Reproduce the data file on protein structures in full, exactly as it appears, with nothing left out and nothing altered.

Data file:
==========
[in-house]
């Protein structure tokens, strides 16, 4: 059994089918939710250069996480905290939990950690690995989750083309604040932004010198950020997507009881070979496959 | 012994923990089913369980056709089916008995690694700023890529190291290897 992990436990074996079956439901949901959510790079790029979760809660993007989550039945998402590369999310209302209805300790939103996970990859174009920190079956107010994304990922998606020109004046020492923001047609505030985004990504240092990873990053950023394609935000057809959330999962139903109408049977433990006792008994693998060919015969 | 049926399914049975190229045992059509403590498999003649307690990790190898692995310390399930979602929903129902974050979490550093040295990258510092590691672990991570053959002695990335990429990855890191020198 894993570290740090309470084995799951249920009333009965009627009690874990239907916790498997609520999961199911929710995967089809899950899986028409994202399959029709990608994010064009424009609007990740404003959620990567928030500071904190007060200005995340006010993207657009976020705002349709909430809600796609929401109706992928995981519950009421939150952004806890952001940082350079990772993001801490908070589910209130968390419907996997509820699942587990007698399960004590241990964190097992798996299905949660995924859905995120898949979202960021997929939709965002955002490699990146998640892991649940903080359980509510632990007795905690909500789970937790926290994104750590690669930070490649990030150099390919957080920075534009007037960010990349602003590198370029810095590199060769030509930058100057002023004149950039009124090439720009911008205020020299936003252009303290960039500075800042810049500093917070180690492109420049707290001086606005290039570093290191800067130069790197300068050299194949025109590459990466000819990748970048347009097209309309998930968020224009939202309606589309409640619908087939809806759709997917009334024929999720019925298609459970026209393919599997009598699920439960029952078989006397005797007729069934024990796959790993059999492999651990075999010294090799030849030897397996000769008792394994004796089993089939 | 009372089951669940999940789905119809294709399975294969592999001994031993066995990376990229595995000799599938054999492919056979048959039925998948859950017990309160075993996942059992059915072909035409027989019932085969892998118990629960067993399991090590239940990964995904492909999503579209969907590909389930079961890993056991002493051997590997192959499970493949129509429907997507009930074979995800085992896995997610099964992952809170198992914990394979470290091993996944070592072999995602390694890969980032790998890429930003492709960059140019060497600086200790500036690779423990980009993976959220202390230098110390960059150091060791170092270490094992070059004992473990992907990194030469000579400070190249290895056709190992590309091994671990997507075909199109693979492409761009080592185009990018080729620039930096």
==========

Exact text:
[in-house]
């Protein structure tokens, strides 16, 4: 059994089918939710250069996480905290939990950690690995989750083309604040932004010198950020997507009881070979496959 | 012994923990089913369980056709089916008995690694700023890529190291290897 992990436990074996079956439901949901959510790079790029979760809660993007989550039945998402590369999310209302209805300790939103996970990859174009920190079956107010994304990922998606020109004046020492923001047609505030985004990504240092990873990053950023394609935000057809959330999962139903109408049977433990006792008994693998060919015969 | 049926399914049975190229045992059509403590498999003649307690990790190898692995310390399930979602929903129902974050979490550093040295990258510092590691672990991570053959002695990335990429990855890191020198 894993570290740090309470084995799951249920009333009965009627009690874990239907916790498997609520999961199911929710995967089809899950899986028409994202399959029709990608994010064009424009609007990740404003959620990567928030500071904190007060200005995340006010993207657009976020705002349709909430809600796609929401109706992928995981519950009421939150952004806890952001940082350079990772993001801490908070589910209130968390419907996997509820699942587990007698399960004590241990964190097992798996299905949660995924859905995120898949979202960021997929939709965002955002490699990146998640892991649940903080359980509510632990007795905690909500789970937790926290994104750590690669930070490649990030150099390919957080920075534009007037960010990349602003590198370029810095590199060769030509930058100057002023004149950039009124090439720009911008205020020299936003252009303290960039500075800042810049500093917070180690492109420049707290001086606005290039570093290191800067130069790197300068050299194949025109590459990466000819990748970048347009097209309309998930968020224009939202309606589309409640619908087939809806759709997917009334024929999720019925298609459970026209393919599997009598699920439960029952078989006397005797007729069934024990796959790993059999492999651990075999010294090799030849030897397996000769008792394994004796089993089939 | 009372089951669940999940789905119809294709399975294969592999001994031993066995990376990229595995000799599938054999492919056979048959039925998948859950017990309160075993996942059992059915072909035409027989019932085969892998118990629960067993399991090590239940990964995904492909999503579209969907590909389930079961890993056991002493051997590997192959499970493949129509429907997507009930074979995800085992896995997610099964992952809170198992914990394979470290091993996944070592072999995602390694890969980032790998890429930003492709960059140019060497600086200790500036690779423990980009993976959220202390230098110390960059150091060791170092270490094992070059004992473990992907990194030469000579400070190249290895056709190992590309091994671990997507075909199109693979492409761009080592185009990018080729620039930096």